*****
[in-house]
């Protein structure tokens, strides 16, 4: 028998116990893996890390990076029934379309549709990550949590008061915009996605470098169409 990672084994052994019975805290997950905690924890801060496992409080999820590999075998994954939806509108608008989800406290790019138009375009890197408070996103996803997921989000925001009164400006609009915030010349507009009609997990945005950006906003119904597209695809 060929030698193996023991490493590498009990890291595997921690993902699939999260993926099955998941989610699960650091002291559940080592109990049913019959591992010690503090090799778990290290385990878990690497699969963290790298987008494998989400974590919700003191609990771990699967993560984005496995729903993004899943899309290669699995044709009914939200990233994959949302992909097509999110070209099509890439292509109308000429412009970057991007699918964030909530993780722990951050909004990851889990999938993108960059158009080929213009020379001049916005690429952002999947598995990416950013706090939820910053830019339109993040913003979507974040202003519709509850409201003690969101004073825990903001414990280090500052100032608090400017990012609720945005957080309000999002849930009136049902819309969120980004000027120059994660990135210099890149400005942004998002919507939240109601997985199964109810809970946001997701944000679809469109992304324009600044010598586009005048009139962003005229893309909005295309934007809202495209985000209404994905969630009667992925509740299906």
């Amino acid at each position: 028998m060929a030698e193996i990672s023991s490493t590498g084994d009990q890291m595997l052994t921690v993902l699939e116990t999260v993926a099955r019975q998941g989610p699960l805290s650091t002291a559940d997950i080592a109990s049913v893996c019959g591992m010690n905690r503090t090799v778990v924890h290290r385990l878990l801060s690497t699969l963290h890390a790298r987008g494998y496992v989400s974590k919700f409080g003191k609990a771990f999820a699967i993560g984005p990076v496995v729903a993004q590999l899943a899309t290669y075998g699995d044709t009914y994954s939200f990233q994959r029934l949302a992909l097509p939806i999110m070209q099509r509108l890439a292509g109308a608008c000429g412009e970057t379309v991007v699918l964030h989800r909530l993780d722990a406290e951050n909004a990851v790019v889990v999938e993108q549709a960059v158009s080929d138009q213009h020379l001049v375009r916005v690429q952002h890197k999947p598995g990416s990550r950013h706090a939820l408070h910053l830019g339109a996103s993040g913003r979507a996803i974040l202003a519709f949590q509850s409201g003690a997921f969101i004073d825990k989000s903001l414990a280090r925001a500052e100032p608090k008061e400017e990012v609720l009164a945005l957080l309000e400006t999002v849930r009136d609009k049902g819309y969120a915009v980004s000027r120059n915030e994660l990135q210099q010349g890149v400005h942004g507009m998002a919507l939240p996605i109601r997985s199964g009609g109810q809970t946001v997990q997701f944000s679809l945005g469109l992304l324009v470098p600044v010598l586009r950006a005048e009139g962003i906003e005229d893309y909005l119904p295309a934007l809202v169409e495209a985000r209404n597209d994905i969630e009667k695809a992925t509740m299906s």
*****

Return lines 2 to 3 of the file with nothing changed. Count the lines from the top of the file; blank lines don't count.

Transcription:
């Protein structure tokens, strides 16, 4: 028998116990893996890390990076029934379309549709990550949590008061915009996605470098169409 990672084994052994019975805290997950905690924890801060496992409080999820590999075998994954939806509108608008989800406290790019138009375009890197408070996103996803997921989000925001009164400006609009915030010349507009009609997990945005950006906003119904597209695809 060929030698193996023991490493590498009990890291595997921690993902699939999260993926099955998941989610699960650091002291559940080592109990049913019959591992010690503090090799778990290290385990878990690497699969963290790298987008494998989400974590919700003191609990771990699967993560984005496995729903993004899943899309290669699995044709009914939200990233994959949302992909097509999110070209099509890439292509109308000429412009970057991007699918964030909530993780722990951050909004990851889990999938993108960059158009080929213009020379001049916005690429952002999947598995990416950013706090939820910053830019339109993040913003979507974040202003519709509850409201003690969101004073825990903001414990280090500052100032608090400017990012609720945005957080309000999002849930009136049902819309969120980004000027120059994660990135210099890149400005942004998002919507939240109601997985199964109810809970946001997701944000679809469109992304324009600044010598586009005048009139962003005229893309909005295309934007809202495209985000209404994905969630009667992925509740299906």
């Amino acid at each position: 028998m060929a030698e193996i990672s023991s490493t590498g084994d009990q890291m595997l052994t921690v993902l699939e116990t999260v993926a099955r019975q998941g989610p699960l805290s650091t002291a559940d997950i080592a109990s049913v893996c019959g591992m010690n905690r503090t090799v778990v924890h290290r385990l878990l801060s690497t699969l963290h890390a790298r987008g494998y496992v989400s974590k919700f409080g003191k609990a771990f999820a699967i993560g984005p990076v496995v729903a993004q590999l899943a899309t290669y075998g699995d044709t009914y994954s939200f990233q994959r029934l949302a992909l097509p939806i999110m070209q099509r509108l890439a292509g109308a608008c000429g412009e970057t379309v991007v699918l964030h989800r909530l993780d722990a406290e951050n909004a990851v790019v889990v999938e993108q549709a960059v158009s080929d138009q213009h020379l001049v375009r916005v690429q952002h890197k999947p598995g990416s990550r950013h706090a939820l408070h910053l830019g339109a996103s993040g913003r979507a996803i974040l202003a519709f949590q509850s409201g003690a997921f969101i004073d825990k989000s903001l414990a280090r925001a500052e100032p608090k008061e400017e990012v609720l009164a945005l957080l309000e400006t999002v849930r009136d609009k049902g819309y969120a915009v980004s000027r120059n915030e994660l990135q210099q010349g890149v400005h942004g507009m998002a919507l939240p996605i109601r997985s199964g009609g109810q809970t946001v997990q997701f944000s679809l945005g469109l992304l324009v470098p600044v010598l586009r950006a005048e009139g962003i906003e005229d893309y909005l119904p295309a934007l809202v169409e495209a985000r209404n597209d994905i969630e009667k695809a992925t509740m299906s």